Christine Wilson during FTC confirmation hearing

Christine Wilson, nominee to serve on the Federal Trade Commission, testifies during a Senate Commerce, Science, and Transportation Committee confirmation hearing in Hart Building on February 14, 2018.

(Photo By Tom Williams/CQ Roll Call)

Following Loud and Lousy Exit, FTC Better Off Without Christine Wilson

The parting shots of the outgoing commissioner—who personifies DC's pro-corporate revolving door—only draw attention to her actual conflicts of interest.

Commissioner Christine Wilson's "noisy exit" from the Federal Trade Commission officially has an end date. On March 2, she submitted her official resignation to President Biden announcing she will step down on the last day of the month, and she couldn't help but take some final shots at her apparent nemesis, Chair Lina Khan. Evidently, Wilson still has a bad case of "Lina Khan Derangement Syndrome."

Wilson doubled down on the grandstanding and baseless accusations she lodged in the Wall Street Journal last month, where she claimed Khan has abused government power (the details of which Wilson conveniently claims she cannot disclose), ignored ethics rules (an idea put forth by the very monopolies avoiding regulation), and flaunted the due process rights of Facebook (though both the Commission and a judge determined Khan need not recuse herself). These accusations are, of course, without merit. Wilson can't be outright in stating her real issue with Khan's leadership—the fact that the FTC is now aggressively cracking down on the entrenched monopolies that have flourished under both Wilson's and her predecessor's watch.

Wilson's Record: Deregulation and Corporate Consolidation

No stranger to the revolving door, Wilson joined BigLaw firm Kirkland & Ellis after her first stint in the FTC as Chief of Staff for former Chair Timothy Muris, who established an "economics-driven antitrust" agenda at the FTC. Muris, himself a student of the right-wing jurisprudence crafted by Robert Bork, focused on deregulation and allowing monopolies to flourish so long as they did not directly harm consumers. This approach to antitrust—if it can even be called antitrust—began in the 1980's and led to the widespread adoption of the consumer welfare standard, a notion that mergers should only be challenged if they will cause prices to rise. Many economists and historians have pushed back against the efficacy of this criterion, arguing that it is too narrow in its assessment of economic impact and largely favors big business. As a result of the consumer welfare standard, regulators abandoned the antitrust tradition that took on monopolies like Standard Oil and the railroad industry, leading to the widespread corporate concentration we have today.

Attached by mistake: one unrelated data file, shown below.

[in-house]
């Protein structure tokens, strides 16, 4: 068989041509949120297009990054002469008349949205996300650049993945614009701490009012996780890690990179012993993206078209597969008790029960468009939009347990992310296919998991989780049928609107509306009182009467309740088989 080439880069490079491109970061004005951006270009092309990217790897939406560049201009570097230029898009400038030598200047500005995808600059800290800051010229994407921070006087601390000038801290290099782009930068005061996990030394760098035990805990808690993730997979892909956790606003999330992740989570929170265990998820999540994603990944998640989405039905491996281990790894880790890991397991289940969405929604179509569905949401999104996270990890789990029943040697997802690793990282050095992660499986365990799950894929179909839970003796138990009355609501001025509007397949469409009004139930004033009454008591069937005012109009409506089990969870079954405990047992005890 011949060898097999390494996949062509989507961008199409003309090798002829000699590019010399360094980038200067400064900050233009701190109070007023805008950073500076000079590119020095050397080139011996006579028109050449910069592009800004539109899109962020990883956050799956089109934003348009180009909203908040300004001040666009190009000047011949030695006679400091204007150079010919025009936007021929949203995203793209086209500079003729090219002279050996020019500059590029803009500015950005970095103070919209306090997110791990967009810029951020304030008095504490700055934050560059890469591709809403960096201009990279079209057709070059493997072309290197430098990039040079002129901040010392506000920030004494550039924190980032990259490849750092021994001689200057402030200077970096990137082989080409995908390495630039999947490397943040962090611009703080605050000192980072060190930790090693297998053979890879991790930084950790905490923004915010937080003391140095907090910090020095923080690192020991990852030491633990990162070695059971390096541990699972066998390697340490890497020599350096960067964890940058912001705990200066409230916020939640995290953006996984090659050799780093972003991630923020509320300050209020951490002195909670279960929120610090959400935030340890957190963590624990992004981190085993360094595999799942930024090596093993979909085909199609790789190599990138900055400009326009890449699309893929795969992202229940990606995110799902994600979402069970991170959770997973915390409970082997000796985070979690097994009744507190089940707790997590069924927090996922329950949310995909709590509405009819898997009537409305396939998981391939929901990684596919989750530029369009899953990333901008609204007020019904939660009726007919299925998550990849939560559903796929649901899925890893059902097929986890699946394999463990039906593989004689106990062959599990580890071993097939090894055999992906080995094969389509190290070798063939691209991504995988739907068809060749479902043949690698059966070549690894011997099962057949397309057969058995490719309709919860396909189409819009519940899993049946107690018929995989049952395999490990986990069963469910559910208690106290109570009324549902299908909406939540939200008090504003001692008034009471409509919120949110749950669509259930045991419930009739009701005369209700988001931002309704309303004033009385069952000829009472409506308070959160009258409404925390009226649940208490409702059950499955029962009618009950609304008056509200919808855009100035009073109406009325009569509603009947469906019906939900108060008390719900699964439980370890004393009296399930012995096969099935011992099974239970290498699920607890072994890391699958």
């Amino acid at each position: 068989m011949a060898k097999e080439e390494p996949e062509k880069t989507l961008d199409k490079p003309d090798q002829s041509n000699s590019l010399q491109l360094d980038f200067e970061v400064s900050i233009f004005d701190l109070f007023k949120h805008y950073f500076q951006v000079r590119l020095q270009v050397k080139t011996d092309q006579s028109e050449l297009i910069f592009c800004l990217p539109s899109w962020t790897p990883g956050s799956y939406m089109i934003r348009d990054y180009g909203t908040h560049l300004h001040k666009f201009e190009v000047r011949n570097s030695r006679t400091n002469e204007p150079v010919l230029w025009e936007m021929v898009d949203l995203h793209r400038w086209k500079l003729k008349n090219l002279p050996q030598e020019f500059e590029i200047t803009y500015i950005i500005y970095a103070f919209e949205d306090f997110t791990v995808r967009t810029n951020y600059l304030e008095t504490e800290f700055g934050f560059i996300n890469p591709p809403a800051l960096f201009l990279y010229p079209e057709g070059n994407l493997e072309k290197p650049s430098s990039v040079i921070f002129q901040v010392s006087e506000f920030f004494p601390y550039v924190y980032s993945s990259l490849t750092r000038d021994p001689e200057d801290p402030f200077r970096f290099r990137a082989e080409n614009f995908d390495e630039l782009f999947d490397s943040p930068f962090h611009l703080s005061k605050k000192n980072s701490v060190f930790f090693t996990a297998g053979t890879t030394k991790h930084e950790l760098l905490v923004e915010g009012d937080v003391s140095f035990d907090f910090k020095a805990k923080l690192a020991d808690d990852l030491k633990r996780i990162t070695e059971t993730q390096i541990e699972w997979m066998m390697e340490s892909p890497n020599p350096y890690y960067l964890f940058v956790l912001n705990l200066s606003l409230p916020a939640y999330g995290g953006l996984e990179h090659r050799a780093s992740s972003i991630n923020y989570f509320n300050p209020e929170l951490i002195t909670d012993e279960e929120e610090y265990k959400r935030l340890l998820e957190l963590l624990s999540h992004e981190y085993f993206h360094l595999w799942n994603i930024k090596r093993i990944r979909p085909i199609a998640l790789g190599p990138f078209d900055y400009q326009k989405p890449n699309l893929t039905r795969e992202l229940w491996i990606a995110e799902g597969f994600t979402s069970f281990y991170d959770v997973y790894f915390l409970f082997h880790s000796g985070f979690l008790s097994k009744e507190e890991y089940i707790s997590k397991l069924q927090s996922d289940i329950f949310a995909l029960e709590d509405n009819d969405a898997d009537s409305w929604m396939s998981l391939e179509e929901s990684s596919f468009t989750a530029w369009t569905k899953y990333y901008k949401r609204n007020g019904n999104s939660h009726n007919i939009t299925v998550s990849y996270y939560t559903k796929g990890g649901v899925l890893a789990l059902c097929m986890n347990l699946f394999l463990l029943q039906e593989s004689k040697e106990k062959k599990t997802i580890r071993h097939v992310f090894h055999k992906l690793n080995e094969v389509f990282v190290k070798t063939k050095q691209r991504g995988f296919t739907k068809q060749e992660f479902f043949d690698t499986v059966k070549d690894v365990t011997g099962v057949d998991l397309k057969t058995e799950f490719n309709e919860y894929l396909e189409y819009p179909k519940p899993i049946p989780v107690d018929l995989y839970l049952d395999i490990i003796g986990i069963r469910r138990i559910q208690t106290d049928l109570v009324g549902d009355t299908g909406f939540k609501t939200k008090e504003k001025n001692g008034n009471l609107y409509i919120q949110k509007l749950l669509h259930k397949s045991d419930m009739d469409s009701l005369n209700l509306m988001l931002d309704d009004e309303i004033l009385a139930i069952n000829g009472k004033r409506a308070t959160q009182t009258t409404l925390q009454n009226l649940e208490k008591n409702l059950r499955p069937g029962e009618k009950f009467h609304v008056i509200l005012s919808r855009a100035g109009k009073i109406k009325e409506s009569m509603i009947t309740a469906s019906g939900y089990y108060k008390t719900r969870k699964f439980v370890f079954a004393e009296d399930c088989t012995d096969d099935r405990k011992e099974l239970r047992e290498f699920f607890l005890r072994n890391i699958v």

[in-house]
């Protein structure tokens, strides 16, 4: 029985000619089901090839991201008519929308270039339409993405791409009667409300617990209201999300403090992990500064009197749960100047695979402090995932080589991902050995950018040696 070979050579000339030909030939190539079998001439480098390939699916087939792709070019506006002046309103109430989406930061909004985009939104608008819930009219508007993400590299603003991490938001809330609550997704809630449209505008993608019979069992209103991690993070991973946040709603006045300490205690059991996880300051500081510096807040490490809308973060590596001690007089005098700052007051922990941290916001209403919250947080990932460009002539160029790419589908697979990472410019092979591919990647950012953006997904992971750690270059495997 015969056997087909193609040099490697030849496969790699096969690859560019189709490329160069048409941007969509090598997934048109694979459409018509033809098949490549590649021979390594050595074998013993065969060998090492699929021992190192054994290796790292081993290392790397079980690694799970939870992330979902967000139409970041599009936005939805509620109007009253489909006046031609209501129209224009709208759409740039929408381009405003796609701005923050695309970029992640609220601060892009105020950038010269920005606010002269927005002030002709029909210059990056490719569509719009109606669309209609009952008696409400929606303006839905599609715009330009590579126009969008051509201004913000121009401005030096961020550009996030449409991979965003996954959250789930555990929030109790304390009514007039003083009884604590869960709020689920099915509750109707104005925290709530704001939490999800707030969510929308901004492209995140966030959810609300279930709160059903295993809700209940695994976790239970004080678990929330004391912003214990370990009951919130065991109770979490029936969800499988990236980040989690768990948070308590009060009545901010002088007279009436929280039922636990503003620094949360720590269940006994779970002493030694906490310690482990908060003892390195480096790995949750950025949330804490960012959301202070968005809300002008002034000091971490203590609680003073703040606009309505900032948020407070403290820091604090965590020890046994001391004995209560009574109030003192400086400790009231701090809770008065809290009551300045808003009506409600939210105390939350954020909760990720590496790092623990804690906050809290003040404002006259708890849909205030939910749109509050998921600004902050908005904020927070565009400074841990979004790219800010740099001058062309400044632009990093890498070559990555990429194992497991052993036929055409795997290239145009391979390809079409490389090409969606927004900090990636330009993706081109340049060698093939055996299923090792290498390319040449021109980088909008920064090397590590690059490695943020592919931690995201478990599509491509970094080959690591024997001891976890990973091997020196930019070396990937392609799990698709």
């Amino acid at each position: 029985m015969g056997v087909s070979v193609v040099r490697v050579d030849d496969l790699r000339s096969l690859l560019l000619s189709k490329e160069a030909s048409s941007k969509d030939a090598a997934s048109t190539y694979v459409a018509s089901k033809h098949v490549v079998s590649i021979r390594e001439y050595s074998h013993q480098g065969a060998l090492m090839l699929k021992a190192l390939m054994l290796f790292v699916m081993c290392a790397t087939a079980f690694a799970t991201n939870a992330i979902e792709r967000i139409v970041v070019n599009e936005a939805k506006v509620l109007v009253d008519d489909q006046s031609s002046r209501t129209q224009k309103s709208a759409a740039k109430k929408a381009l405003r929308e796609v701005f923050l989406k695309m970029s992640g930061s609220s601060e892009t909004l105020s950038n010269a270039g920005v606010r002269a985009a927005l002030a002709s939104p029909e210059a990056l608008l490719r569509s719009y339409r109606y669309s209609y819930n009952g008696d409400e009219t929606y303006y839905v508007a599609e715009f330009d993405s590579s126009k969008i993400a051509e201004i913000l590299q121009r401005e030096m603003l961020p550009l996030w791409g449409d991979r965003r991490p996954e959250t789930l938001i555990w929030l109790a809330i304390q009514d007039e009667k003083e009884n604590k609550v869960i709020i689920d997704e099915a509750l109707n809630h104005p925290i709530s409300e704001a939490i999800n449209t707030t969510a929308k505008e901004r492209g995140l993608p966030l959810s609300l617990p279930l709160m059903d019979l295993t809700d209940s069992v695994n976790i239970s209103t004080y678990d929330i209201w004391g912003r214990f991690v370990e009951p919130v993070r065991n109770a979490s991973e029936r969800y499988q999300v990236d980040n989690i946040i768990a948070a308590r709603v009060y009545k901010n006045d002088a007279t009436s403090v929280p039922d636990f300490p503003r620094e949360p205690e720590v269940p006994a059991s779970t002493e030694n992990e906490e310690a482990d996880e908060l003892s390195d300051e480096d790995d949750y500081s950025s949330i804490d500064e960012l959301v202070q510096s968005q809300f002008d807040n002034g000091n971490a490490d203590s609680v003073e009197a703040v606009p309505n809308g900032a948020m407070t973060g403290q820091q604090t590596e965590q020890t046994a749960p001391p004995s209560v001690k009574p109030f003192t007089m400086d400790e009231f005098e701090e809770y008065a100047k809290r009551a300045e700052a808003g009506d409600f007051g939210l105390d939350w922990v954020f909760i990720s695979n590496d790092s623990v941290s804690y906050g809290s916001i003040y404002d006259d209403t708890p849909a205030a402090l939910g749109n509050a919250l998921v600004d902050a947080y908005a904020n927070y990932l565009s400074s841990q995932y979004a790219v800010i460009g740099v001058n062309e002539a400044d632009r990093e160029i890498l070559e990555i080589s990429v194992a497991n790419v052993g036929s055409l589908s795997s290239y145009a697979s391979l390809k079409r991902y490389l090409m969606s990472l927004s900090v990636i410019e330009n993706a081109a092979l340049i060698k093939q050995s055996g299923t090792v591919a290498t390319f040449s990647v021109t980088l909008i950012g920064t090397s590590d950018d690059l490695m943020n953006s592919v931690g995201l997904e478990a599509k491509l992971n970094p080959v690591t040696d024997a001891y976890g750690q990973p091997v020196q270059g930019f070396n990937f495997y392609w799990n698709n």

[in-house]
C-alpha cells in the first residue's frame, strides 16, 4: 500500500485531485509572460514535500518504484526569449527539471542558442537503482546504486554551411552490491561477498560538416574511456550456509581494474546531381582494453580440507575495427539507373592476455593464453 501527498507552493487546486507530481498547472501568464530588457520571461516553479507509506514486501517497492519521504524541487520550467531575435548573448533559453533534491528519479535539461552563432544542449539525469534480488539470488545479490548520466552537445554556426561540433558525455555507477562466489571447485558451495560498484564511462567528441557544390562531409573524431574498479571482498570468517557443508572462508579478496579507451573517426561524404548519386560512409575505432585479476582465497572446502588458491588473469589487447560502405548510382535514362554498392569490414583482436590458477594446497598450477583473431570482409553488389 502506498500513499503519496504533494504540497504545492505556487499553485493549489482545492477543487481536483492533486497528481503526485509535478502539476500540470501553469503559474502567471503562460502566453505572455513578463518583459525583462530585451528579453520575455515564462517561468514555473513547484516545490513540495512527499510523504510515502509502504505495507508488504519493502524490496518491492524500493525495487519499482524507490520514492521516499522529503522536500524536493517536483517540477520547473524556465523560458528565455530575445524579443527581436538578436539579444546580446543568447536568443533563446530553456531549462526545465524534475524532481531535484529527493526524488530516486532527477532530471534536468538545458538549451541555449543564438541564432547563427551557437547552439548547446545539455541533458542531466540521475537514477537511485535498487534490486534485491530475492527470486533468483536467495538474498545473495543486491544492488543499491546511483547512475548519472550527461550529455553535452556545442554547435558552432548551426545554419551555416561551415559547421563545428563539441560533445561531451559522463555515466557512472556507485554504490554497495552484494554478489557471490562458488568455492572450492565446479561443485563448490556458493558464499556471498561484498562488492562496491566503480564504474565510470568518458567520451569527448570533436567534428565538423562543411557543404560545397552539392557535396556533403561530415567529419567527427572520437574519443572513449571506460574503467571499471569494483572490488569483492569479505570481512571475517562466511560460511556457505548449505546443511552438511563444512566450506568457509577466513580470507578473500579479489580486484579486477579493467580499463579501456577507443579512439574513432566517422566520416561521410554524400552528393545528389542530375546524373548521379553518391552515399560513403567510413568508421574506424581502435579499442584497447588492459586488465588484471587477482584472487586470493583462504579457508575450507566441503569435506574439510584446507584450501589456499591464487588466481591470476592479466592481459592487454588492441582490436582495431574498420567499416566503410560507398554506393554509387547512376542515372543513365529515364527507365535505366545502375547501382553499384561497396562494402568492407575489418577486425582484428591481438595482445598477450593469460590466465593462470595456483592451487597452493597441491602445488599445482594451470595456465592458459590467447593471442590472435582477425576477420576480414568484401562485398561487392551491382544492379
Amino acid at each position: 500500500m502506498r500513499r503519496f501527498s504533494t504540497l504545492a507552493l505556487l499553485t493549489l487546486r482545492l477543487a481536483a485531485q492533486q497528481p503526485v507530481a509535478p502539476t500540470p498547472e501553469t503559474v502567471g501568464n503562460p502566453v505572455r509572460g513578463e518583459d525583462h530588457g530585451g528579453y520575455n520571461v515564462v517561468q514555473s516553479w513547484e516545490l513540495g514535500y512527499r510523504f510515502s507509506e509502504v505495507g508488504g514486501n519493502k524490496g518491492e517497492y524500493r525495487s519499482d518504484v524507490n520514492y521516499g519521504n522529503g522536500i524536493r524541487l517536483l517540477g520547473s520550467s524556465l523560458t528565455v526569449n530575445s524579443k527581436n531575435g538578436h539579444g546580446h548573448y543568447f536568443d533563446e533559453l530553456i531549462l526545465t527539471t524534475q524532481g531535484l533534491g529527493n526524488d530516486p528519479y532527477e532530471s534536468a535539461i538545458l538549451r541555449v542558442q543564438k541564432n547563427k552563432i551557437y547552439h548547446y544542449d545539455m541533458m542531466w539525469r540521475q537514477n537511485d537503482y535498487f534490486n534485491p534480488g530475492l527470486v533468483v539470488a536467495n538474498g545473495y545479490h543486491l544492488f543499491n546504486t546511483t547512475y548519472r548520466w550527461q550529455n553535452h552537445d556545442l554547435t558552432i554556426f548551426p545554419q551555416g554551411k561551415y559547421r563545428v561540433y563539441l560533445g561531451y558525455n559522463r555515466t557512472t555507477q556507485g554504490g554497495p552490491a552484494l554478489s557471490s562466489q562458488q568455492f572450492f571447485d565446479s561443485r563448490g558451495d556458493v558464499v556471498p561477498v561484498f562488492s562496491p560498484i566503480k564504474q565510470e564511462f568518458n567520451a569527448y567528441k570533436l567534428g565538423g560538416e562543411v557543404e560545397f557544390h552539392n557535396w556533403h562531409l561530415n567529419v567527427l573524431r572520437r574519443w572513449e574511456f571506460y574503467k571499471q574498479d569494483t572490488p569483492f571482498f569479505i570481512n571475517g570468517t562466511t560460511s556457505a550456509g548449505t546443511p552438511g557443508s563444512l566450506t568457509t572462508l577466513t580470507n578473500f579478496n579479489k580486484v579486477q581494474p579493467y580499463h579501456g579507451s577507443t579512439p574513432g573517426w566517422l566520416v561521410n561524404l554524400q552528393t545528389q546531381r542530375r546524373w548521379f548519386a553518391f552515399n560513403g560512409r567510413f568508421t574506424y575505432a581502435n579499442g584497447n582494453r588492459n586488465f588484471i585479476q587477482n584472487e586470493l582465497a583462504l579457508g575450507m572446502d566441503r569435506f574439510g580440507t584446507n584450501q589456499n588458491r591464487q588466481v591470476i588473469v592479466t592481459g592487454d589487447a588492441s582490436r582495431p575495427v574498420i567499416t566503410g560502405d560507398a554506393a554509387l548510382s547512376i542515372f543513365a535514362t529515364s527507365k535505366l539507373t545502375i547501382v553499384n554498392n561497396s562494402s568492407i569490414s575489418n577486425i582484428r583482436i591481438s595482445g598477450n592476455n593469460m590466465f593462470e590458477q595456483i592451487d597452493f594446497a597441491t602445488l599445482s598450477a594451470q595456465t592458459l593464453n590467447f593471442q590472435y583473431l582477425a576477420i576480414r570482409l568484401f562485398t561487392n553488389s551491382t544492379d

A quintessential revolving door figure, Wilson's tenure was only useful to her job prospects once she decided it was time to leave the FTC.

Since the emergence of the consumer welfare standard, 75% of industries are more concentrated and markups have increased from 21% to 61%. One would be hard pressed to claim this has been a benefit to consumers. Muris mentored other key FTC regulators and since leaving the agency, helped to establish a pipeline for would-be antitrust experts entering public service through the Antonin Scalia Law School, which is also home to the monopolist-funded Global Antitrust Institute.

After leaving Kirkland, Wilson went in-house at Delta Air Lines before being appointed FTC commissioner by President Trump in 2018. In a clear summation of her views towards antitrust and regulation, Wilson's White House biography described her as "an advocate of the fundamental principle that competition—not regulation—is the best protection for consumers" and her record reflects this attitude. She doesn't believe in regulation, yet she accepted a job as one of the nation's competition regulators.